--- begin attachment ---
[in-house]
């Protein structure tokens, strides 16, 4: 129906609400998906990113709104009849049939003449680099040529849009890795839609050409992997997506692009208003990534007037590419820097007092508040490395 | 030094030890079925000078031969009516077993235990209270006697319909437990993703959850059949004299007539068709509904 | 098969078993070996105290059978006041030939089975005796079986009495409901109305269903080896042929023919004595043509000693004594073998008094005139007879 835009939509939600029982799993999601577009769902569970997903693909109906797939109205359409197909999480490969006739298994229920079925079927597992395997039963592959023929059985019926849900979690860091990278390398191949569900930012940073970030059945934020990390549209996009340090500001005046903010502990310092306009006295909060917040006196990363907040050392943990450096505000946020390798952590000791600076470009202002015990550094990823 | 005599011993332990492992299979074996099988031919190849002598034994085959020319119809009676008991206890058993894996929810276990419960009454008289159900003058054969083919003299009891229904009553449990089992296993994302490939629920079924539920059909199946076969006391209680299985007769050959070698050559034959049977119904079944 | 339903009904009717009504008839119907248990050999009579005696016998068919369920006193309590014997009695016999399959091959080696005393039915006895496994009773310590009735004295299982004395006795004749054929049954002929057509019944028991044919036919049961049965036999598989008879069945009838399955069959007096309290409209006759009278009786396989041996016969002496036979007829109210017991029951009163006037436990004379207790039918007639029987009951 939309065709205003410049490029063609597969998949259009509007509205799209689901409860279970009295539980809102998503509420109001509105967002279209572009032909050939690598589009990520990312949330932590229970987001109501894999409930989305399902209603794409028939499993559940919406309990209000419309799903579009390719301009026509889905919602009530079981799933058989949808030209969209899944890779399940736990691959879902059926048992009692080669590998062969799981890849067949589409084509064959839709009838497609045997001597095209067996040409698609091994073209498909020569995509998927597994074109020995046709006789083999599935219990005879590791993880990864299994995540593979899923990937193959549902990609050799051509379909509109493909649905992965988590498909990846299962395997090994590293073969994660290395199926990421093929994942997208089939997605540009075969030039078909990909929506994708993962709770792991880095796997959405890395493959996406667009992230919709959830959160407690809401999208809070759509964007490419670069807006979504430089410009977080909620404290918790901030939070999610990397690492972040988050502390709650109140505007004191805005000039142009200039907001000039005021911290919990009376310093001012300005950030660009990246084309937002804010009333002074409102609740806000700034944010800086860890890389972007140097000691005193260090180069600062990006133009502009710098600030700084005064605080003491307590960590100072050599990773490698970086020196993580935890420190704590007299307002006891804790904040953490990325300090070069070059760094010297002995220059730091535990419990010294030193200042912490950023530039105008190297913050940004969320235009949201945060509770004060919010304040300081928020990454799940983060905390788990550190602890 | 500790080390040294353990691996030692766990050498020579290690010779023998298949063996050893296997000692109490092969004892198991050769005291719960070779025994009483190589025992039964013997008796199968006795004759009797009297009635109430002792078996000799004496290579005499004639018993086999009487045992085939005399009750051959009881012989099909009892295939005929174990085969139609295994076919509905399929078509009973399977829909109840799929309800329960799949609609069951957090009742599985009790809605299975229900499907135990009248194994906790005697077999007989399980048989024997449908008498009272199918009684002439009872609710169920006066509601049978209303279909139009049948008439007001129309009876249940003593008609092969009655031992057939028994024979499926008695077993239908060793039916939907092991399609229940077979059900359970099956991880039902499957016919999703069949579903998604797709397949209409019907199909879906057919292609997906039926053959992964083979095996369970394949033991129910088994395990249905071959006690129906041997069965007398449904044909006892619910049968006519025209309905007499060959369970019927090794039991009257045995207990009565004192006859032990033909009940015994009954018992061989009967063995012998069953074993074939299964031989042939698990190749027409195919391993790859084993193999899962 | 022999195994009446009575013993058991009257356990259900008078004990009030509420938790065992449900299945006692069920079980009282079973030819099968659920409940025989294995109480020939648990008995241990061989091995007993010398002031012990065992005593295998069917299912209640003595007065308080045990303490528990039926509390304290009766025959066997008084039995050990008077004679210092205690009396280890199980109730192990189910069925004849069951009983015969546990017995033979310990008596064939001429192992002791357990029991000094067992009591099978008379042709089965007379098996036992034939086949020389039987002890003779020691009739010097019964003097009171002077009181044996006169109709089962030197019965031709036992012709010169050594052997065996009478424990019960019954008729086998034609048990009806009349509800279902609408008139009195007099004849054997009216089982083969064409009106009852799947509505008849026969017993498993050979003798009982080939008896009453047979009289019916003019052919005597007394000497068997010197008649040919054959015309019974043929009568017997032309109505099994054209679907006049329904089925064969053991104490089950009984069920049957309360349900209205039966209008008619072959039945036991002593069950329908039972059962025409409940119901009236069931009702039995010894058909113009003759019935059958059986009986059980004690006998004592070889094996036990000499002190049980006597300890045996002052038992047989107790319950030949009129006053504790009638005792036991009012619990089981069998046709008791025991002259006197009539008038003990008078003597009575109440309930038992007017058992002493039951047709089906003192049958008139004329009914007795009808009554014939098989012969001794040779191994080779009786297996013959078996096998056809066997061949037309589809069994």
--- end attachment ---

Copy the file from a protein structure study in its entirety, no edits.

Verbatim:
[in-house]
């Protein structure tokens, strides 16, 4: 129906609400998906990113709104009849049939003449680099040529849009890795839609050409992997997506692009208003990534007037590419820097007092508040490395 | 030094030890079925000078031969009516077993235990209270006697319909437990993703959850059949004299007539068709509904 | 098969078993070996105290059978006041030939089975005796079986009495409901109305269903080896042929023919004595043509000693004594073998008094005139007879 835009939509939600029982799993999601577009769902569970997903693909109906797939109205359409197909999480490969006739298994229920079925079927597992395997039963592959023929059985019926849900979690860091990278390398191949569900930012940073970030059945934020990390549209996009340090500001005046903010502990310092306009006295909060917040006196990363907040050392943990450096505000946020390798952590000791600076470009202002015990550094990823 | 005599011993332990492992299979074996099988031919190849002598034994085959020319119809009676008991206890058993894996929810276990419960009454008289159900003058054969083919003299009891229904009553449990089992296993994302490939629920079924539920059909199946076969006391209680299985007769050959070698050559034959049977119904079944 | 339903009904009717009504008839119907248990050999009579005696016998068919369920006193309590014997009695016999399959091959080696005393039915006895496994009773310590009735004295299982004395006795004749054929049954002929057509019944028991044919036919049961049965036999598989008879069945009838399955069959007096309290409209006759009278009786396989041996016969002496036979007829109210017991029951009163006037436990004379207790039918007639029987009951 939309065709205003410049490029063609597969998949259009509007509205799209689901409860279970009295539980809102998503509420109001509105967002279209572009032909050939690598589009990520990312949330932590229970987001109501894999409930989305399902209603794409028939499993559940919406309990209000419309799903579009390719301009026509889905919602009530079981799933058989949808030209969209899944890779399940736990691959879902059926048992009692080669590998062969799981890849067949589409084509064959839709009838497609045997001597095209067996040409698609091994073209498909020569995509998927597994074109020995046709006789083999599935219990005879590791993880990864299994995540593979899923990937193959549902990609050799051509379909509109493909649905992965988590498909990846299962395997090994590293073969994660290395199926990421093929994942997208089939997605540009075969030039078909990909929506994708993962709770792991880095796997959405890395493959996406667009992230919709959830959160407690809401999208809070759509964007490419670069807006979504430089410009977080909620404290918790901030939070999610990397690492972040988050502390709650109140505007004191805005000039142009200039907001000039005021911290919990009376310093001012300005950030660009990246084309937002804010009333002074409102609740806000700034944010800086860890890389972007140097000691005193260090180069600062990006133009502009710098600030700084005064605080003491307590960590100072050599990773490698970086020196993580935890420190704590007299307002006891804790904040953490990325300090070069070059760094010297002995220059730091535990419990010294030193200042912490950023530039105008190297913050940004969320235009949201945060509770004060919010304040300081928020990454799940983060905390788990550190602890 | 500790080390040294353990691996030692766990050498020579290690010779023998298949063996050893296997000692109490092969004892198991050769005291719960070779025994009483190589025992039964013997008796199968006795004759009797009297009635109430002792078996000799004496290579005499004639018993086999009487045992085939005399009750051959009881012989099909009892295939005929174990085969139609295994076919509905399929078509009973399977829909109840799929309800329960799949609609069951957090009742599985009790809605299975229900499907135990009248194994906790005697077999007989399980048989024997449908008498009272199918009684002439009872609710169920006066509601049978209303279909139009049948008439007001129309009876249940003593008609092969009655031992057939028994024979499926008695077993239908060793039916939907092991399609229940077979059900359970099956991880039902499957016919999703069949579903998604797709397949209409019907199909879906057919292609997906039926053959992964083979095996369970394949033991129910088994395990249905071959006690129906041997069965007398449904044909006892619910049968006519025209309905007499060959369970019927090794039991009257045995207990009565004192006859032990033909009940015994009954018992061989009967063995012998069953074993074939299964031989042939698990190749027409195919391993790859084993193999899962 | 022999195994009446009575013993058991009257356990259900008078004990009030509420938790065992449900299945006692069920079980009282079973030819099968659920409940025989294995109480020939648990008995241990061989091995007993010398002031012990065992005593295998069917299912209640003595007065308080045990303490528990039926509390304290009766025959066997008084039995050990008077004679210092205690009396280890199980109730192990189910069925004849069951009983015969546990017995033979310990008596064939001429192992002791357990029991000094067992009591099978008379042709089965007379098996036992034939086949020389039987002890003779020691009739010097019964003097009171002077009181044996006169109709089962030197019965031709036992012709010169050594052997065996009478424990019960019954008729086998034609048990009806009349509800279902609408008139009195007099004849054997009216089982083969064409009106009852799947509505008849026969017993498993050979003798009982080939008896009453047979009289019916003019052919005597007394000497068997010197008649040919054959015309019974043929009568017997032309109505099994054209679907006049329904089925064969053991104490089950009984069920049957309360349900209205039966209008008619072959039945036991002593069950329908039972059962025409409940119901009236069931009702039995010894058909113009003759019935059958059986009986059980004690006998004592070889094996036990000499002190049980006597300890045996002052038992047989107790319950030949009129006053504790009638005792036991009012619990089981069998046709008791025991002259006197009539008038003990008078003597009575109440309930038992007017058992002493039951047709089906003192049958008139004329009914007795009808009554014939098989012969001794040779191994080779009786297996013959078996096998056809066997061949037309589809069994």